Archive for March, 2010

Dealing With Small

Small Animal

Many people are fed up with big business (the “factories”) and are deciding to take their purchasing/eating/dealings to smaller local businesses. There is friction in moving away from large businesses to the small local business that we need to understand and deal with in advance, lest the issues come up later.

1) Convenience: Many times the local business or producer does not have a storefront in your neighbourhood. We may need to travel to get to their place of business or where the service is offered. Chances are they aren’t open 24 hours a day, and likely not even 7 days per week.

2) Selection & Diversity: Many small businesses will specialize in a specific market segment as they are not trying to be all things to all people. As long as we remember that we are not at a supermarket and set our expectations in advance, this is avoidable.

3) Process: “Mom and Pop” shops won’t have a process for many things that big businesses do. Their daughter at the cash might not know how to deal with our traveler’s cheque (check) because she’s never seen one before, and HQ (Mom or Pop) didn’t think to write a process for her. And if we’re trying to do a B2B transaction, and our B is much bigger, trying to force our process on them is going to be painful for them.

4) Price: We should expect that items that don’t come from the large factory are going to cost more. “Artisan”, “hand crafted”, “free-range” are all monikers that should have us realize that our purchases will cost more per item than similar stuff from Costco or Walmart. While it sometimes may seem “expensive”, looking at it in the bigger picture (health + environment + economy) can illuminate that the price is fair.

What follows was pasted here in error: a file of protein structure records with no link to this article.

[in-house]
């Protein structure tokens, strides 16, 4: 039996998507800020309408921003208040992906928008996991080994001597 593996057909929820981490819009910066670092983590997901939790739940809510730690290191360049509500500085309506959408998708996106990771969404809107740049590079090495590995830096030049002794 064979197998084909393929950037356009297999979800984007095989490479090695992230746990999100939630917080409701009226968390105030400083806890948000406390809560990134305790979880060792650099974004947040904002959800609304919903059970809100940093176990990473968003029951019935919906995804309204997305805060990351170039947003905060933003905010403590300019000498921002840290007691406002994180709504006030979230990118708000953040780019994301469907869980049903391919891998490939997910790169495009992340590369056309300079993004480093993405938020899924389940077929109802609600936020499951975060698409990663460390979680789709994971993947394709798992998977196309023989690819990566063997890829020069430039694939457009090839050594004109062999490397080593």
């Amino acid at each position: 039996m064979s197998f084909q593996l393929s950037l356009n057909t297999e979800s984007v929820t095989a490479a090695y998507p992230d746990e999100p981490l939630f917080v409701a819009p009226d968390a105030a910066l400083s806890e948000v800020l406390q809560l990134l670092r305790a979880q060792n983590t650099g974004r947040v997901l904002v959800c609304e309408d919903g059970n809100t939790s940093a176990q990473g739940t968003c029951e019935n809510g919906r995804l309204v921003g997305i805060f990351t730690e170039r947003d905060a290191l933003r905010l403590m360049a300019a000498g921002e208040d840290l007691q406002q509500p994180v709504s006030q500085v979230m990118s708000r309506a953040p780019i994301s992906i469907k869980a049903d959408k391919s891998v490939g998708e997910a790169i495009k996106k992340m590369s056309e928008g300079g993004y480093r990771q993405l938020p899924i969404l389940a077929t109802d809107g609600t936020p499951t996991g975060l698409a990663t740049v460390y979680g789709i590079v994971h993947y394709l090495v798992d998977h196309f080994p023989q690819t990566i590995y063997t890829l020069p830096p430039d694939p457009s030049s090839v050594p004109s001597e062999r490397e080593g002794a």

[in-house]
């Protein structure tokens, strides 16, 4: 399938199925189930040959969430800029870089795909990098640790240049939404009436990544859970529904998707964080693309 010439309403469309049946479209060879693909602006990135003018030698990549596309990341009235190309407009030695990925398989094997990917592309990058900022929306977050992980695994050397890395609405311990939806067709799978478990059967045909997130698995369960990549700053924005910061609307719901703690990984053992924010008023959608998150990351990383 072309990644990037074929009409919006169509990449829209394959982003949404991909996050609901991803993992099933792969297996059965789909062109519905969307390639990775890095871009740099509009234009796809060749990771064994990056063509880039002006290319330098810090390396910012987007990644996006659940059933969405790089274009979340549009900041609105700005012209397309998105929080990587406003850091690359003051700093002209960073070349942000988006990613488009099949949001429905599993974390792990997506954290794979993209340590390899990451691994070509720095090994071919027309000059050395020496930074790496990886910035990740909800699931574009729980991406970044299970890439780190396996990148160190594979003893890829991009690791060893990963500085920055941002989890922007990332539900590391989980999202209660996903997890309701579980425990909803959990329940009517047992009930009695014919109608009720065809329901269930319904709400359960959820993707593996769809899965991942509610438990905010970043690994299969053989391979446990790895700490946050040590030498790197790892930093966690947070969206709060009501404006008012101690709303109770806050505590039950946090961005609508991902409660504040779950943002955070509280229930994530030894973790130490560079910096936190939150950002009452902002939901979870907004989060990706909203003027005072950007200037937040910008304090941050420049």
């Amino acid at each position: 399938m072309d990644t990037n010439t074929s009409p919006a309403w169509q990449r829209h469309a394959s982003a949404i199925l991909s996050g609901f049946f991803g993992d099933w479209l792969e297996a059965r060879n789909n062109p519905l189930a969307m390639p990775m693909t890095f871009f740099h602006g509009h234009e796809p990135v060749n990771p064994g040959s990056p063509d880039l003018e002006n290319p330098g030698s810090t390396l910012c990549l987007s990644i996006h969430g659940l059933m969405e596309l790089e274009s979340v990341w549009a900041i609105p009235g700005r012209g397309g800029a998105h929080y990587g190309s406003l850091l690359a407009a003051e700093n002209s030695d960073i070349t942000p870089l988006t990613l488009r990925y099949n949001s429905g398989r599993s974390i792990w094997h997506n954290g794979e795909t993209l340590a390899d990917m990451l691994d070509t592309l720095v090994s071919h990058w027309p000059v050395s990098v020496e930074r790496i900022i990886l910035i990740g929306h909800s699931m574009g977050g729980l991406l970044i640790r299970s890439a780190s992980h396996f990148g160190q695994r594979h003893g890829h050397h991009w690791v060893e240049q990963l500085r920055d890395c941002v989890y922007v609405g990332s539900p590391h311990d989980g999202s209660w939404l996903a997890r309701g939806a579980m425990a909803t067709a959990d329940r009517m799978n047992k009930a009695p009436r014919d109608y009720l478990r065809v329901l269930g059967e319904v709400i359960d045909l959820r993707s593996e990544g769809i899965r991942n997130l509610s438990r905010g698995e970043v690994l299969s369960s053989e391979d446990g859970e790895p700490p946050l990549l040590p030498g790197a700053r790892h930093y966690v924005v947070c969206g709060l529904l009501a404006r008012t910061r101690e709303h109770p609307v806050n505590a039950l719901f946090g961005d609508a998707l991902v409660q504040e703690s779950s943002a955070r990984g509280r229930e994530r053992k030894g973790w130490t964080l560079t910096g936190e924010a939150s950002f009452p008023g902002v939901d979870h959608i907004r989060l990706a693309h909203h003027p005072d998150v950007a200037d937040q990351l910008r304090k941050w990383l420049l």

We’re dealing with these people because we’re looking for something else, something that doesn’t come from the factory. Minimizing this friction is quite simple – we need to educate ourselves about the new way of dealing with small and expect some inconvenience in doing so. In essence, we need more understanding and tolerance within ourselves. Kind of like how we deal with small children and small animals. Which makes it even more worthwhile…


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I was introduced to the concept of “scanners” recently through triiibes. Barbara Sher is the lifestyle coach, speaker,and author who coined the phrase. “Scanners” are people with a wide variety of interests…who find it hard to specialize. Here’s a good description from getmotivation.com :

Intense curiosity about numerous unrelated subjects is one of the most basic characteristics of a Scanner. Scanners are endlessly inquisitive. In fact, Scanners often describe themselves as being hopelessly interested in everything (although, as you’ll find out, this isn’t so). A Scanner doesn’t want to specialize in any of the things she loves, because that means giving up all the rest. Some even think that being an expert would be limiting and boring.

It might be why I find so many things interesting. I’m always afraid that I might be missing out on something else to do. I know when discussing specializing and focusing, I always tend to think that the person who does so misses out on a whole lot of other life events.

Apparently there is a fair bit of detail and strategies for scanners in her book “I Could Do Anything If I Only Knew What It Was”. Sounds like one I need to read next as I’d like to figure out how it plays against being in the flow state (Can scanners still reach flow?)

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